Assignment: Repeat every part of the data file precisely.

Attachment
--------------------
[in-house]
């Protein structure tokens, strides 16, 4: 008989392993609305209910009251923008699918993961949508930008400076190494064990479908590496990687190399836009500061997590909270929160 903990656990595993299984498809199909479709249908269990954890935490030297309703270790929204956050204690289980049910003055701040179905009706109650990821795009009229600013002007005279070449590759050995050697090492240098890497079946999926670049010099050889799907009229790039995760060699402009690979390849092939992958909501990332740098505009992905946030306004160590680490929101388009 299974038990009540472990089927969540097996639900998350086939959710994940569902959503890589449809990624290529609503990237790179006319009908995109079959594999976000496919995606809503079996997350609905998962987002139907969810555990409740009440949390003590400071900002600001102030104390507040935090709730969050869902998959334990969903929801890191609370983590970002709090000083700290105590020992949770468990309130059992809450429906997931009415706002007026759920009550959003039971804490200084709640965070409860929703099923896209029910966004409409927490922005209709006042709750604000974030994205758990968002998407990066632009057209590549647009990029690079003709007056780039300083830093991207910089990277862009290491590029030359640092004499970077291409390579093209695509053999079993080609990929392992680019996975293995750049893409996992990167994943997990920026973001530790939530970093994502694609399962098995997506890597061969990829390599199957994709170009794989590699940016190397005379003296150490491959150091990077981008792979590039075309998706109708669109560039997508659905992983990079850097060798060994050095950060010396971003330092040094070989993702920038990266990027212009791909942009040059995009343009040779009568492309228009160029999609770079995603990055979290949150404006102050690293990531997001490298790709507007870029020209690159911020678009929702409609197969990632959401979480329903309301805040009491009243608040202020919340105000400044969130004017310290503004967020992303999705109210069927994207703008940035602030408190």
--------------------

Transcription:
[in-house]
């Protein structure tokens, strides 16, 4: 008989392993609305209910009251923008699918993961949508930008400076190494064990479908590496990687190399836009500061997590909270929160 903990656990595993299984498809199909479709249908269990954890935490030297309703270790929204956050204690289980049910003055701040179905009706109650990821795009009229600013002007005279070449590759050995050697090492240098890497079946999926670049010099050889799907009229790039995760060699402009690979390849092939992958909501990332740098505009992905946030306004160590680490929101388009 299974038990009540472990089927969540097996639900998350086939959710994940569902959503890589449809990624290529609503990237790179006319009908995109079959594999976000496919995606809503079996997350609905998962987002139907969810555990409740009440949390003590400071900002600001102030104390507040935090709730969050869902998959334990969903929801890191609370983590970002709090000083700290105590020992949770468990309130059992809450429906997931009415706002007026759920009550959003039971804490200084709640965070409860929703099923896209029910966004409409927490922005209709006042709750604000974030994205758990968002998407990066632009057209590549647009990029690079003709007056780039300083830093991207910089990277862009290491590029030359640092004499970077291409390579093209695509053999079993080609990929392992680019996975293995750049893409996992990167994943997990920026973001530790939530970093994502694609399962098995997506890597061969990829390599199957994709170009794989590699940016190397005379003296150490491959150091990077981008792979590039075309998706109708669109560039997508659905992983990079850097060798060994050095950060010396971003330092040094070989993702920038990266990027212009791909942009040059995009343009040779009568492309228009160029999609770079995603990055979290949150404006102050690293990531997001490298790709507007870029020209690159911020678009929702409609197969990632959401979480329903309301805040009491009243608040202020919340105000400044969130004017310290503004967020992303999705109210069927994207703008940035602030408190």